So that would mean 95% of the time they were making the right decision. The 5% of the time, they're not making the right decision. Very few of them are going to tank the company. , they're, they're just stuff that's going to maybe. Take us off direction, or maybe it's not on brand or, you know, maybe it will increase the complexity of the overall system. And when you, as you would imagine, when you're a nine person company, we are very focused on simplify,

, we are, we're looking at automation, we're looking at, , the streamlining as much as we can possibly streamline. So, , that's the second thing. And actually I had a mentor way back when I was, , in charge of a group of engineers in a market. It's the first leadership job that I got and he said, Hey bill, one last piece of advice before he moves on, he was leaving.

And he said, , He goes, you know, you got this job because you're the best engineer amongst that group of 25 engineers that we have in the branch. And he goes, that's why you're now in charge of this group. He goes, my strong advice to you is put away your bag. Don't go on another call. And I sorta looked at it. I'm like, you know,

But I'm the best. I know how to fix a lot of things and sometimes they're going to get in trouble. And , he, , taught me a long time ago that if I kept going on calls that that's all I would ever be is a. A good technician. And I needed to develop a new set of skills around leadership and empowering people and training people and developing people.

And he was right now. I forget that from time to time, I need to be reminded and I learned those things. As we move forward. , so anyway, I thought I would share some of the things I'm learning. Some of the things I'm doing. I think the key takeaway for, for you and your organization with your staff is make your organization a training organization, constantly training, constantly updating people. It doesn't have to be you always doing the training. In fact, it would be better if it wasn't always you doing the training.

Utilize your vendors, utilize your partners, utilize your own staff. Sometimes they know things in more detail than you do, and they can educate the rest of the team. , utilize on online stuff, utilize our podcast for having say, that's why we do it. We do it to help you. , educate your team, but be intentional, build out the mechanism to train your team. I think is one of the things I would take away. And then the second is.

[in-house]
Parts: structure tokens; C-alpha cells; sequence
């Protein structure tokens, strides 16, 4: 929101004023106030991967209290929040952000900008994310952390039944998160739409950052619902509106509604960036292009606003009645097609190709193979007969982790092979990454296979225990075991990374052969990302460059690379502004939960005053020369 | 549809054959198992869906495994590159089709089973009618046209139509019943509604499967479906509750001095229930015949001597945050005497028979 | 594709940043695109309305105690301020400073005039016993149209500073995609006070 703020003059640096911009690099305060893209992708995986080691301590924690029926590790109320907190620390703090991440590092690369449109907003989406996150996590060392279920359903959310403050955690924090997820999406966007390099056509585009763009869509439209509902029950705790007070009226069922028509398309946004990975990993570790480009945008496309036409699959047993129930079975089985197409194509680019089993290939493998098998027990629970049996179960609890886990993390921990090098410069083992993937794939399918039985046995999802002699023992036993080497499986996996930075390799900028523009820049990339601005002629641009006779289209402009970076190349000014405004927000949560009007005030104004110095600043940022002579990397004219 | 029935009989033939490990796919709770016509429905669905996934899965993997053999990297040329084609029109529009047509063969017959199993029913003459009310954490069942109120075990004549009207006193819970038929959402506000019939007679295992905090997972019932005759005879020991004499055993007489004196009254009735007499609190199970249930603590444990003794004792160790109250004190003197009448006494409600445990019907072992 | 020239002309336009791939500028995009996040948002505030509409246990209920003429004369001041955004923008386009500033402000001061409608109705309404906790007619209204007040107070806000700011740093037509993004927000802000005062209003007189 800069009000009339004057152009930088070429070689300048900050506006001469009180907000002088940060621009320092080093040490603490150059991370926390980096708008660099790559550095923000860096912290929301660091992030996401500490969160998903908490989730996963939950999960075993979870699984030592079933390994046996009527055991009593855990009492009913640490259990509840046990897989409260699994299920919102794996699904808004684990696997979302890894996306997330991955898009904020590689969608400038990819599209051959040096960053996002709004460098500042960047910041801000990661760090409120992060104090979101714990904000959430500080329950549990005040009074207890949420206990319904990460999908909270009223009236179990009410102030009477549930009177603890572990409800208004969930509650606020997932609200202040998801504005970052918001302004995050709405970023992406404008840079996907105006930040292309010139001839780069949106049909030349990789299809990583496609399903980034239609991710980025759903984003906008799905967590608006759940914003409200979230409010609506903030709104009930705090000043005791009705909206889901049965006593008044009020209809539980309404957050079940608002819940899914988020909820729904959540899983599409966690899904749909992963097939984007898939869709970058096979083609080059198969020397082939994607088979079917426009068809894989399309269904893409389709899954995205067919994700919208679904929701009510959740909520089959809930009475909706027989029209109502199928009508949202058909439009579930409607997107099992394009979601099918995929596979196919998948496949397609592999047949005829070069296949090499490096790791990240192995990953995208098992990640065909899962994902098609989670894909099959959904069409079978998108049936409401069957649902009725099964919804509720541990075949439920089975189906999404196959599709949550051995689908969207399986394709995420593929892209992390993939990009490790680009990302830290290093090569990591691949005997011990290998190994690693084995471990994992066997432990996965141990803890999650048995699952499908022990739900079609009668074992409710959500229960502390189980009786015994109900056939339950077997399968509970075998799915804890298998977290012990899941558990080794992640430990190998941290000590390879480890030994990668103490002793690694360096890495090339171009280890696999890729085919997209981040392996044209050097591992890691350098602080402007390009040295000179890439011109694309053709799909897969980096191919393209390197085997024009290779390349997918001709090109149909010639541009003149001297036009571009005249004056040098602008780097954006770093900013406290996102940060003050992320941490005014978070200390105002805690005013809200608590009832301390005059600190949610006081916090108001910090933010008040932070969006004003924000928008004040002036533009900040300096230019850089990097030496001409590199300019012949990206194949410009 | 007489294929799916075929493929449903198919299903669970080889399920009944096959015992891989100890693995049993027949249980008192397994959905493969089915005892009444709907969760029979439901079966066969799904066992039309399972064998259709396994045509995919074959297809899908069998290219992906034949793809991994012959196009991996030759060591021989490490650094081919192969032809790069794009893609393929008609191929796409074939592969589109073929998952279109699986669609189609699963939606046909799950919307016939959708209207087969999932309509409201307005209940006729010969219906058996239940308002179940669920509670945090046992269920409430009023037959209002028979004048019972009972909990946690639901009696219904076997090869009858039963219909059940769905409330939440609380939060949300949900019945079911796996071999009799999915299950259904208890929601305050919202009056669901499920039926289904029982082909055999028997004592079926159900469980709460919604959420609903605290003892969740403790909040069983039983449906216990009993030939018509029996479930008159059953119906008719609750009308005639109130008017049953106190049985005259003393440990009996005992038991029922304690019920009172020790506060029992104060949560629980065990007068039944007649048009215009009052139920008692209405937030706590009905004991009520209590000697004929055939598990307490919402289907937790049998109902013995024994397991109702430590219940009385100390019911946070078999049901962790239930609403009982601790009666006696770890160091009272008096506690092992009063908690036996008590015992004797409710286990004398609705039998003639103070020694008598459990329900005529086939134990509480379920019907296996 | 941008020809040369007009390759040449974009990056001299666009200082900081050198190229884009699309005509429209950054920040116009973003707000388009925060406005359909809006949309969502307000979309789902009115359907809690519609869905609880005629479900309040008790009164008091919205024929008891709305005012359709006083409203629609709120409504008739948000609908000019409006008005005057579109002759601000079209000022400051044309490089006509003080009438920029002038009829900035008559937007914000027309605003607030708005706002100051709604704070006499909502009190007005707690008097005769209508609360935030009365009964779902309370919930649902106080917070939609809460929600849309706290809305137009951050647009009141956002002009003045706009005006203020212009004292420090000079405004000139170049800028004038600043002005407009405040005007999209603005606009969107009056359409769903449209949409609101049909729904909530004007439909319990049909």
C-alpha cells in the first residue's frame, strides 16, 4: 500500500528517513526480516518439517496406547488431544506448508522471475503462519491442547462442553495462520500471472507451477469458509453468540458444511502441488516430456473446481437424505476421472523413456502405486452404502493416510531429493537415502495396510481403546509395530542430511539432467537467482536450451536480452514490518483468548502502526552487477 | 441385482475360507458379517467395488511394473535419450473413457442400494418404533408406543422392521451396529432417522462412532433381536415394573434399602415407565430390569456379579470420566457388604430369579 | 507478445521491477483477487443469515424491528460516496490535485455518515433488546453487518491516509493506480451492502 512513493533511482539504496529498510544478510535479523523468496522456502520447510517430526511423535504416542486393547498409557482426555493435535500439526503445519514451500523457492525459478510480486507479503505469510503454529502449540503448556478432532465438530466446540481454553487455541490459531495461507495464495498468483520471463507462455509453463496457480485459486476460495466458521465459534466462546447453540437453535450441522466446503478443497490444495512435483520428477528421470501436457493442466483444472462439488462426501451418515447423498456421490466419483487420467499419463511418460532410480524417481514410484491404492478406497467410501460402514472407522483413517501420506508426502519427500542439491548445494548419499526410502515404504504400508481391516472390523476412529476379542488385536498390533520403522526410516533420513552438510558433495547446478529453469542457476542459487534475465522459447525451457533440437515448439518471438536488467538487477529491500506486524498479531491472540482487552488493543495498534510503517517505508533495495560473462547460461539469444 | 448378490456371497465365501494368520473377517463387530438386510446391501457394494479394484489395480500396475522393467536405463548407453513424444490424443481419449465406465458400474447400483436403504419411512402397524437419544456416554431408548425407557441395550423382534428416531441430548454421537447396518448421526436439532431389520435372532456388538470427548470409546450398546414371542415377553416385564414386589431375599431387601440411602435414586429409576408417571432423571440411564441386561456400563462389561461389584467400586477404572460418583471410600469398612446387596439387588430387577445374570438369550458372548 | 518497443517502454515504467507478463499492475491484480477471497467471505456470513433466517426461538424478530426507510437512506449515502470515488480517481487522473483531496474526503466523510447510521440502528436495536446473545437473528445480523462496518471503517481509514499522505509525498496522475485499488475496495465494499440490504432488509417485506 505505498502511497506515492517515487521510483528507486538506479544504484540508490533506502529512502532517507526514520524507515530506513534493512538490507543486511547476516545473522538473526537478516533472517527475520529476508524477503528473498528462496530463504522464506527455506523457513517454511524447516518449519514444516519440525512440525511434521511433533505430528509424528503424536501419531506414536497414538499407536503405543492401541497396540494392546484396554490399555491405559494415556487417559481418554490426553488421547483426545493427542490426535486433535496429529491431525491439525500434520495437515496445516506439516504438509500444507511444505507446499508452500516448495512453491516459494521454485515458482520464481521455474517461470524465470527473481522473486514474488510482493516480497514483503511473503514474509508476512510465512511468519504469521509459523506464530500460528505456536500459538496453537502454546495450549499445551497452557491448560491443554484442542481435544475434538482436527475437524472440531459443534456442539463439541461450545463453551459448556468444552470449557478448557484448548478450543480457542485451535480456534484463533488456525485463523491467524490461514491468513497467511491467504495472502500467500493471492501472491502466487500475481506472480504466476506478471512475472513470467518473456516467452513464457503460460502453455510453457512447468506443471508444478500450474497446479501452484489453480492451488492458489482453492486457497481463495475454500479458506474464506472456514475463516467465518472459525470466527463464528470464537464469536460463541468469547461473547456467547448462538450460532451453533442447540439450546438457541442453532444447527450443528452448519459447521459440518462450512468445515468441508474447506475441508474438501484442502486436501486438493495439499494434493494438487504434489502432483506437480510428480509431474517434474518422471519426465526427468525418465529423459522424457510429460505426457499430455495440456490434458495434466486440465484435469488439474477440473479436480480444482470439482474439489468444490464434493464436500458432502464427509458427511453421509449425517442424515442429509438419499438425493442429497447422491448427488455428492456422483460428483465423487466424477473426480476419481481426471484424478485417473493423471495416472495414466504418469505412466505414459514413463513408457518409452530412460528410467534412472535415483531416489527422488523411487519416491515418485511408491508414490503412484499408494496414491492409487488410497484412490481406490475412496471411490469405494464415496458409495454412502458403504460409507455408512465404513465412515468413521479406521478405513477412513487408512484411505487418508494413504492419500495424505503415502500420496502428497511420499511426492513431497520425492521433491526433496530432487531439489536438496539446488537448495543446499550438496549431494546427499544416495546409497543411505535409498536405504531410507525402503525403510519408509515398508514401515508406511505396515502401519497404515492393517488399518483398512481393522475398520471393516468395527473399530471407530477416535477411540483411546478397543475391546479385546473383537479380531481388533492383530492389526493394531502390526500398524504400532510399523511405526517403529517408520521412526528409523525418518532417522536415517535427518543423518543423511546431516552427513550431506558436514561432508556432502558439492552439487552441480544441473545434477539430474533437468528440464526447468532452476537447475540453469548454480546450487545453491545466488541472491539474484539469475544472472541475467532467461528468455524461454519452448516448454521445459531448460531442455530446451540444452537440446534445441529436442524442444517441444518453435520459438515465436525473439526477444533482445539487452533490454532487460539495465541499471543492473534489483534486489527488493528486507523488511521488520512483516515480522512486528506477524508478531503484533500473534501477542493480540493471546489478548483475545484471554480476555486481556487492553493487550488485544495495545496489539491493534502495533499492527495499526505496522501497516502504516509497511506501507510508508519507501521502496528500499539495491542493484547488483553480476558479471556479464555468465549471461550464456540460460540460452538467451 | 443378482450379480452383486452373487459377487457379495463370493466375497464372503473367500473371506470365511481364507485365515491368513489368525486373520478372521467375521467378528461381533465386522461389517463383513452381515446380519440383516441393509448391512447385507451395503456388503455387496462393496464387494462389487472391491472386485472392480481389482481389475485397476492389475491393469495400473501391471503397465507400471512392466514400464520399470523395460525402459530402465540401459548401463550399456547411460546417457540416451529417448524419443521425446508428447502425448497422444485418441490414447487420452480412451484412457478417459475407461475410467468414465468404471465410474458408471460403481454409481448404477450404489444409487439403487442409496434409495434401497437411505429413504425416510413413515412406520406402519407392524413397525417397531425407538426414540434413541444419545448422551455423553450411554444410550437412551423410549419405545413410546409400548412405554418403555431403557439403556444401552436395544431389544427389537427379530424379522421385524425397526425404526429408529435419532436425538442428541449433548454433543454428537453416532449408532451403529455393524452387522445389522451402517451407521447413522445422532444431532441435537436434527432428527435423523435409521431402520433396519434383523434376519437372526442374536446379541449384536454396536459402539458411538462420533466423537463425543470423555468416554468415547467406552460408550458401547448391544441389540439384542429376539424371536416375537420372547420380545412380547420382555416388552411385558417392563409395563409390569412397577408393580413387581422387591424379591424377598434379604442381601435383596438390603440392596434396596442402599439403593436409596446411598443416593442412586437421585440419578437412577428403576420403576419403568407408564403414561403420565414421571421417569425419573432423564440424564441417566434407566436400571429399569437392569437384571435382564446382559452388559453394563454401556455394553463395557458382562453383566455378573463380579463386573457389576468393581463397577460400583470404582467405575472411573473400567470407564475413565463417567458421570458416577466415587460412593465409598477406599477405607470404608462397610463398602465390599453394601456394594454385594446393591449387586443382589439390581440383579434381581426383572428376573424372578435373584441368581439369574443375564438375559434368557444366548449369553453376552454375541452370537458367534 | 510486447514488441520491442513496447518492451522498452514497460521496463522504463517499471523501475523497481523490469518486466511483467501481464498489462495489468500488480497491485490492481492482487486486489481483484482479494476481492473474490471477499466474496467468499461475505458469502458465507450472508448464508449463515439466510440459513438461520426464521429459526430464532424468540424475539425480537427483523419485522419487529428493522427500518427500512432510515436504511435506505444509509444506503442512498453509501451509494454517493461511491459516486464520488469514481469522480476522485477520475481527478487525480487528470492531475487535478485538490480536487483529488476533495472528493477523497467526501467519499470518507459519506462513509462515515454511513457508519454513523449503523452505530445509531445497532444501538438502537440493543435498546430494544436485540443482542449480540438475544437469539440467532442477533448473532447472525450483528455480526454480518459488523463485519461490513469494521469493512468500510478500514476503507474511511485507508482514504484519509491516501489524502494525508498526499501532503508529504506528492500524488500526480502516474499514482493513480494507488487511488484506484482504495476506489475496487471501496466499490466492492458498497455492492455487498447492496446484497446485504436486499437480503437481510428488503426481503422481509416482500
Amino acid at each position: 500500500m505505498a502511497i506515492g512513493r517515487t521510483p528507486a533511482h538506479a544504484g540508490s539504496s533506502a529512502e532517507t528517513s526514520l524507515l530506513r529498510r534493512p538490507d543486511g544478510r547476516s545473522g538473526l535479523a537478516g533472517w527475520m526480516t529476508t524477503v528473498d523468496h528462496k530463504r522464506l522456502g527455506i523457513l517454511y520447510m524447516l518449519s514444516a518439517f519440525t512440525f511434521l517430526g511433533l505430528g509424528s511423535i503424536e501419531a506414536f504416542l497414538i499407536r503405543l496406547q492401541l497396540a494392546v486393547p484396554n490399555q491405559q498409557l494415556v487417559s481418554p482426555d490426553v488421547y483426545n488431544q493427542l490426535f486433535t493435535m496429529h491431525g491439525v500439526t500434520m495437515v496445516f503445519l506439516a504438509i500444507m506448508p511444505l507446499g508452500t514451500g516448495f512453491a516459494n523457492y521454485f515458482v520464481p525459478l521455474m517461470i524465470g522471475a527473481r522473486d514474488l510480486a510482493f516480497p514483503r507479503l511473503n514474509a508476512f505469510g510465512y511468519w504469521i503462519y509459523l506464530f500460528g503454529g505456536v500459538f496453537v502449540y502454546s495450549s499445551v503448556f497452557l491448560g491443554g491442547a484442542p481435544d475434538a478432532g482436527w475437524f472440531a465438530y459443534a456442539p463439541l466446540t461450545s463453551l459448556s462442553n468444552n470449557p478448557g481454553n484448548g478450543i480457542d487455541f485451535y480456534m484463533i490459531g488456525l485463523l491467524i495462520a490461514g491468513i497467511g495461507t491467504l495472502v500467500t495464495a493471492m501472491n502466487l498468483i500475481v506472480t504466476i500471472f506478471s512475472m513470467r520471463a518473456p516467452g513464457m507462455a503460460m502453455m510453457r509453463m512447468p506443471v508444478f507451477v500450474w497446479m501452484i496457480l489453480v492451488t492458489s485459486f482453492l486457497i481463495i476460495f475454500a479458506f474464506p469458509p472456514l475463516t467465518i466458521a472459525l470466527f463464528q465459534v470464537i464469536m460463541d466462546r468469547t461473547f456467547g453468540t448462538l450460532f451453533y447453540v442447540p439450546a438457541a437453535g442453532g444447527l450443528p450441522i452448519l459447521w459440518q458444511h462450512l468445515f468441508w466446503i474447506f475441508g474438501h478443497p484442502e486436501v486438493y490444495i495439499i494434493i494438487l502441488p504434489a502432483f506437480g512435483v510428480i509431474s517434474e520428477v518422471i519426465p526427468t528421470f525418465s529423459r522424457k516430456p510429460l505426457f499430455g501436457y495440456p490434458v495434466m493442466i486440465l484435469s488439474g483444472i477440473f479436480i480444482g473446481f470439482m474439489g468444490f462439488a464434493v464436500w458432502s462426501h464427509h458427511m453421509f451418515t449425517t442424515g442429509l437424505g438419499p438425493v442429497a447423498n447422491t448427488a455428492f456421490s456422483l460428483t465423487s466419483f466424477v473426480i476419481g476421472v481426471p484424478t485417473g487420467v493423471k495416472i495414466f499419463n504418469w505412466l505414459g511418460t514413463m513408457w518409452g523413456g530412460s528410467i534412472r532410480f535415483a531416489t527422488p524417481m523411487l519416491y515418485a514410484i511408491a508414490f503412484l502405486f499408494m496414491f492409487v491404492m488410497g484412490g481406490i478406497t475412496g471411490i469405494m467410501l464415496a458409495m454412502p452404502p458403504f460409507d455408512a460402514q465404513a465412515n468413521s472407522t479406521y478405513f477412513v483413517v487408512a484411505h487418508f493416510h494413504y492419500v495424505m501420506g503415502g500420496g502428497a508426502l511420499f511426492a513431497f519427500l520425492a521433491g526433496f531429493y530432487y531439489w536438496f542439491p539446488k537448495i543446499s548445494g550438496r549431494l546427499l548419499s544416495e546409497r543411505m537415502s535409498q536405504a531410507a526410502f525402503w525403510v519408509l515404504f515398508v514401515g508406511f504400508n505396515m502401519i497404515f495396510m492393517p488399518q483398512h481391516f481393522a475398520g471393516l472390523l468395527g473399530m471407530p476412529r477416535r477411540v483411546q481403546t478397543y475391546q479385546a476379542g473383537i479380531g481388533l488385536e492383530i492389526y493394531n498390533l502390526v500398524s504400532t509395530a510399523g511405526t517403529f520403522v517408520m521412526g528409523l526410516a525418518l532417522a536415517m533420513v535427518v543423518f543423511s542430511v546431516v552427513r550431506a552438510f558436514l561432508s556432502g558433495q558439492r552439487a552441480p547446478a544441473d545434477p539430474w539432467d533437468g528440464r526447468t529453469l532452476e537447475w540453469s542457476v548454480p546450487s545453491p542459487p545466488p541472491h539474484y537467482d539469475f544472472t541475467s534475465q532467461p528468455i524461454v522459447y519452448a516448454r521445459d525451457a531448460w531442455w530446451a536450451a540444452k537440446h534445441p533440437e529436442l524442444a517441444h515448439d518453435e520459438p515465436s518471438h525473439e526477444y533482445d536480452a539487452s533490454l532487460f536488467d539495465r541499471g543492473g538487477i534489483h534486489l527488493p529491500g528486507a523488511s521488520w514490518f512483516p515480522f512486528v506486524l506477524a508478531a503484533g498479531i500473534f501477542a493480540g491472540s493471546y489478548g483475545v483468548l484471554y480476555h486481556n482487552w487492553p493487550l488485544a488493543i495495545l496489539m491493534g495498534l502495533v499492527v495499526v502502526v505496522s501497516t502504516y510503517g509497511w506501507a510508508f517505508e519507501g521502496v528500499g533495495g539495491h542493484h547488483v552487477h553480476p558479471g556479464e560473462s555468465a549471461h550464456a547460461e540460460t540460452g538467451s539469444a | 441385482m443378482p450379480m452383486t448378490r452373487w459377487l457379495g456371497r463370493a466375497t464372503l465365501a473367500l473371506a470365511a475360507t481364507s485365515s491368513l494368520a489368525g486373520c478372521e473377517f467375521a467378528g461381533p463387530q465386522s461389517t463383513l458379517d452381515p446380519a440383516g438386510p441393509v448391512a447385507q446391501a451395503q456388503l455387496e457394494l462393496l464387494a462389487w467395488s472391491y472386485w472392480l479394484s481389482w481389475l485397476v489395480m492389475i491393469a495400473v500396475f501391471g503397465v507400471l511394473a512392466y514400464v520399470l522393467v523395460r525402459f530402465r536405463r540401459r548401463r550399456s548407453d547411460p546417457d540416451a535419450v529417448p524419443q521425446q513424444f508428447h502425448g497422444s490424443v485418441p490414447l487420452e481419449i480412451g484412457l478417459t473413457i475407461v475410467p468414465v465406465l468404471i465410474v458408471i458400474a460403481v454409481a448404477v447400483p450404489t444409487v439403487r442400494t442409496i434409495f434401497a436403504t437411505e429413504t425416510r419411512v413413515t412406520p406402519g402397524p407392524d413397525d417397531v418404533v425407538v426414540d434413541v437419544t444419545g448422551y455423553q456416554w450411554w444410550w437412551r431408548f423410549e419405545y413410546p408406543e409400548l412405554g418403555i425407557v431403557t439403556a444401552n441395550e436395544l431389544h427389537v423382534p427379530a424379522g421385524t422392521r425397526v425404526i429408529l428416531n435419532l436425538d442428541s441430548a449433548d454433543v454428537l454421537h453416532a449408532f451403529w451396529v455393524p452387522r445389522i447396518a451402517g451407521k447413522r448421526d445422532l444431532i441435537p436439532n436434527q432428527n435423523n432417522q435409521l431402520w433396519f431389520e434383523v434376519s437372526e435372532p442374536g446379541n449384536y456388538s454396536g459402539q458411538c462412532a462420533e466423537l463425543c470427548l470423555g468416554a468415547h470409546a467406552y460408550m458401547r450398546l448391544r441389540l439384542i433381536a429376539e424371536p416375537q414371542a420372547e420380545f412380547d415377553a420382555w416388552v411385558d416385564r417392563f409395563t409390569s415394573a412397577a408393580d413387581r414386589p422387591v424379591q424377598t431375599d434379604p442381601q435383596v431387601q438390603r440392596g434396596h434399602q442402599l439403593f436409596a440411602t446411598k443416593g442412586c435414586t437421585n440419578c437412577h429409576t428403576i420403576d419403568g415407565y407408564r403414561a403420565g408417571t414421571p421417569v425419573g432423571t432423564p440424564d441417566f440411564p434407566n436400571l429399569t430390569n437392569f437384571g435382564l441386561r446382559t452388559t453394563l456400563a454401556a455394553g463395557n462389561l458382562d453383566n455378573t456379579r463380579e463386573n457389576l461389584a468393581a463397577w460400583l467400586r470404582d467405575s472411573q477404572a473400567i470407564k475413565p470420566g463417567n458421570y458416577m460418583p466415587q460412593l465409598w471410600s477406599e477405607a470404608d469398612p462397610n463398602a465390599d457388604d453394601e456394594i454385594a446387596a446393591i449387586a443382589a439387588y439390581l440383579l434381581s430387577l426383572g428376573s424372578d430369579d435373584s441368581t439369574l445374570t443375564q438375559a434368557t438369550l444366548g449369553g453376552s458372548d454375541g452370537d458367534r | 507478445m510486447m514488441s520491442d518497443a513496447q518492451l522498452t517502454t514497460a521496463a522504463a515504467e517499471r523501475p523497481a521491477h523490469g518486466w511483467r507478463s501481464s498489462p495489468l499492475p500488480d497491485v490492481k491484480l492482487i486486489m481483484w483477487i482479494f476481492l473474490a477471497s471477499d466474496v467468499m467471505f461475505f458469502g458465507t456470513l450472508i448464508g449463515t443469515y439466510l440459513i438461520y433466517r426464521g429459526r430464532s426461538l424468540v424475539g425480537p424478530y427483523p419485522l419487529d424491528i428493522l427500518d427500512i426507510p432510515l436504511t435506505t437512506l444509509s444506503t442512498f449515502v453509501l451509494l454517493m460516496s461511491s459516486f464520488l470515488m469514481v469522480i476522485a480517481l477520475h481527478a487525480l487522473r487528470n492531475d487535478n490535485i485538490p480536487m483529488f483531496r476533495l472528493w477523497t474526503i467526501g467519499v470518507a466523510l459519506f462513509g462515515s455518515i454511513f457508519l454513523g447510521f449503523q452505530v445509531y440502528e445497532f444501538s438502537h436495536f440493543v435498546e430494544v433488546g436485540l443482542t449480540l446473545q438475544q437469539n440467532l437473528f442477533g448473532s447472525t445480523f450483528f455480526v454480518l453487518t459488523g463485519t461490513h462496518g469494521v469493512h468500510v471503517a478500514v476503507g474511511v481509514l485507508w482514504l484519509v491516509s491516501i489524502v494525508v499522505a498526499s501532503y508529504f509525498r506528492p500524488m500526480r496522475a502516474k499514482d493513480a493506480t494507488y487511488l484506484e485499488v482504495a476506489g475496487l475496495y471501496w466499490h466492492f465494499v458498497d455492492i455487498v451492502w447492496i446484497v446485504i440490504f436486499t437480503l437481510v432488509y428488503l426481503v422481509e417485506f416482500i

Let your team make decisions, , train them to make decisions, empower them, to make decisions and let them surprise you with what they do. With that autonomy. All right. That's all for today. If you know someone that might benefit from our channel, please forward them a note. They can subscribe on our website this week, health.com or wherever you listen to podcasts, apple, Google, overcast, Spotify, Stitcher, you get the picture. We are everywhere. And you know, I'd be remiss if I didn't end this by saying thank you.

, we made some risks in the business, but it is really the community. That listens to the podcast, the community that has come around. , all the things that we were doing it this week, health that has made that successful. So we are extremely thankful and your contribution. , helps me to, have fun with this group of nine people, as we try to give back to the industry.

All right. So, , where do I stop? Oh, we want to thank our channel sponsors who are investing in our mission to develop the next generation of health leaders, Gordian dynamics, Quill health tau site nuance, Canon medical. And ???? current health, check them out at this week. health.com/today. Thanks for listening. That's all for now.